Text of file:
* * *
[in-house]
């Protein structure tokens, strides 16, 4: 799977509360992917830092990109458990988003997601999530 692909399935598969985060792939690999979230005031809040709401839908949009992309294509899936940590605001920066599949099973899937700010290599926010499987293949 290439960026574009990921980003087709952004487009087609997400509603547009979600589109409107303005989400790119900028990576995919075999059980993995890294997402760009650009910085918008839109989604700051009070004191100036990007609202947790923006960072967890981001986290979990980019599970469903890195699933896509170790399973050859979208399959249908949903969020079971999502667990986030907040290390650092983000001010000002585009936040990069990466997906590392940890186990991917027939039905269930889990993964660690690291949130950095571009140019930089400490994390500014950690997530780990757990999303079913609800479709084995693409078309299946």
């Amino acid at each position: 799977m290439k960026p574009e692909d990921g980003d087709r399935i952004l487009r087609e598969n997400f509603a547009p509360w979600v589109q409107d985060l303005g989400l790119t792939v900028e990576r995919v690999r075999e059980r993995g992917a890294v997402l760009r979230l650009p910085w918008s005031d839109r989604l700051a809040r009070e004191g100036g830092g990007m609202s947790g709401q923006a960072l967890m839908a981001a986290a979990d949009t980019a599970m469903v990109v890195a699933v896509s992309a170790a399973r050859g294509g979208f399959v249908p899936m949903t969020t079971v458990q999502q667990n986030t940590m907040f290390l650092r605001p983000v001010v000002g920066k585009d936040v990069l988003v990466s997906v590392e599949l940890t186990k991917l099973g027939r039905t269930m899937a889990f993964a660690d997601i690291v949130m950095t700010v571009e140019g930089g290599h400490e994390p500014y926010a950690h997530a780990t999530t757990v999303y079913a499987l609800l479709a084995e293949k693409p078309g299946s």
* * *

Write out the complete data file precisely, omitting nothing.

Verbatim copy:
[in-house]
């Protein structure tokens, strides 16, 4: 799977509360992917830092990109458990988003997601999530 692909399935598969985060792939690999979230005031809040709401839908949009992309294509899936940590605001920066599949099973899937700010290599926010499987293949 290439960026574009990921980003087709952004487009087609997400509603547009979600589109409107303005989400790119900028990576995919075999059980993995890294997402760009650009910085918008839109989604700051009070004191100036990007609202947790923006960072967890981001986290979990980019599970469903890195699933896509170790399973050859979208399959249908949903969020079971999502667990986030907040290390650092983000001010000002585009936040990069990466997906590392940890186990991917027939039905269930889990993964660690690291949130950095571009140019930089400490994390500014950690997530780990757990999303079913609800479709084995693409078309299946």
């Amino acid at each position: 799977m290439k960026p574009e692909d990921g980003d087709r399935i952004l487009r087609e598969n997400f509603a547009p509360w979600v589109q409107d985060l303005g989400l790119t792939v900028e990576r995919v690999r075999e059980r993995g992917a890294v997402l760009r979230l650009p910085w918008s005031d839109r989604l700051a809040r009070e004191g100036g830092g990007m609202s947790g709401q923006a960072l967890m839908a981001a986290a979990d949009t980019a599970m469903v990109v890195a699933v896509s992309a170790a399973r050859g294509g979208f399959v249908p899936m949903t969020t079971v458990q999502q667990n986030t940590m907040f290390l650092r605001p983000v001010v000002g920066k585009d936040v990069l988003v990466s997906v590392e599949l940890t186990k991917l099973g027939r039905t269930m899937a889990f993964a660690d997601i690291v949130m950095t700010v571009e140019g930089g290599h400490e994390p500014y926010a950690h997530a780990t999530t757990v999303y079913a499987l609800l479709a084995e293949k693409p078309g299946s």